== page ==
Takeaway: A patent claim is not proved to have been obvious merely by demonstrating that each of its elements was, independently, taught in different individual prior art references.

In its Decision, the Board denied the Petitions in each of related inter partes review proceeding nos. IPR2015-00277 and IPR2015-00278. The Board was not persuaded that Petitioner had established the existence of a reasonable likelihood that at least one challenged claim could be shown to have been obvious under 35 U.S.C. § 103(a). Thus, the Board did not institute trial with respect to any claim.

Petitioner had challenged claims 1-50 of the ‘361 patent in IPR2015-00277. Also, Petitioner had challenged claims 51-73 of the ‘361 patent in IPR2015-00278. The relied-upon references, the Declaration by Dr. Robert Akl, the exhibits, and the issues before the Board were all essentially the same in the two proceedings.

As characterized by the Board, “[t]he ‘361 patent relates to a method for identifying a person who is a repeat customer when the person enters a brick and mortar establishment.” In this context, a wireless system is used to provide ‘“. . . targeted marketing and sales promotions (up-sell/cross-sell) for individual customers,’ designed to provide increased sales, customer retention, and customer loyalty.” The asserted grounds were all based on obviousness contentions under 35 U.S.C. § 103: The combination of Marshall and Ogasawara was applied to claims 1-18, 20-22, 24-25, 27-36, 38-45, 47-50, 51-53, 56-59, and 61-73; the combination of Roslak and Ogasawara was applied to claims 1, 4-16, 21-22, 24-25, 27, 30-36, 39-40, 43-45, 47, 49, 51-54, 56, 58-65, and 67-70; the combination of Roslak, Ogasawara, and Marshall was applied to claims 2-3, 8, 17-18, 20, 28-29, 38, 41-42, 48, 50, 52, 54, 57, 60, 66, and 71-72; the combination of Marshall, Ogasawara, and Asthana was applied to claims 2, 23, 26, 27, 35, 39, 55, and 57; the combination of Roslak, Ogasawara, and Asthana was applied to claims 2, 23, 26, 27, 35, 39, 55, and 57; the combination of Marshall, Ogasawara, and Sorensen was applied to claims 18, 19, 37, and 46; the combination of Roslak, Ogasawara, and Sorensen was applied to claims 18, 19, 37, and 46; the combination of Marshall, Ogasawara, and Hudda was applied to claims 8 and 9; and the combination of Roslak, Ogasawara, and Hudda was applied to claims 8 and 9.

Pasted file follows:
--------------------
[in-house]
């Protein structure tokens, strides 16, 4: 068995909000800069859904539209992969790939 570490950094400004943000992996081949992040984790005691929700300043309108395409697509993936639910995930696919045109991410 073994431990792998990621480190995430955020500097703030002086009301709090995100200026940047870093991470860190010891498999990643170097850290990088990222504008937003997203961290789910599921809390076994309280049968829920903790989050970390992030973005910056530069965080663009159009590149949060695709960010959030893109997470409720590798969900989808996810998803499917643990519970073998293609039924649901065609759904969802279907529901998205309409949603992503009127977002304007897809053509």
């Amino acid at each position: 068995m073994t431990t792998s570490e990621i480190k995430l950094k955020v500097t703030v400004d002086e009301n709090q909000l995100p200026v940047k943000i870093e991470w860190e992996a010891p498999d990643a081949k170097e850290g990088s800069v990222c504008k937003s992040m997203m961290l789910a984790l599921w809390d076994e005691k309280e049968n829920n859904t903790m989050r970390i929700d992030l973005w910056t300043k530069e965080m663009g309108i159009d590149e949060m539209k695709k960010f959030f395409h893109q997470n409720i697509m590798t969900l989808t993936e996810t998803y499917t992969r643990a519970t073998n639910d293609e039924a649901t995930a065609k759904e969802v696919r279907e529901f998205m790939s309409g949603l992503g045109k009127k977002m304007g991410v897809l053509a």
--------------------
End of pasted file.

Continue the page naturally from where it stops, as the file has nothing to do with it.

Patent Owner had asserted that the Petition “must fail” because Petitioner had not identified all of the real parties in interest. After conducting a detailed analysis, the Board disagreed. The Board then provided a discussion on claim construction.

Turning to the proposed obviousness grounds under 35 U.S.C. § 103, the Board found that the Petitions did not identify the differences between the prior art and the challenged claims and did not “provide a substantive analysis of why or how a person of ordinary skill in the art would have modified the prior art to render the claims obvious.” Instead, according to the Board, the Petitions simply quoted the claim limitations and, after each quoted limitation, indicated where that limitation was found in each of the individual references. This led the Board to conclude that “the Petitions do not set forth a meaningful obviousness analysis over the prior art cited because they do not adequately explain the significance of the evidence and do not direct us to persuasive evidence to support a rationale for the particular combination of references identified in the separate patentability challenges.”

Shopkick, Inc. v. Novitaz, Inc., IPR2015-00277, IPR2015-00278

Paper 7: Decision Denying Institution of Inter Partes Review

Dated: May 29, 2015

Patent 7,962,361 B2

Before: Donna M. Praiss, Scott A. Daniels, and Barry L. Grossman

Written by: Grossman

Related Proceedings: Novitaz, Inc. v. shopkick, Inc., Civil Action No. 3:14-cv-05077 (N.D. Cal.); IPR2015-00279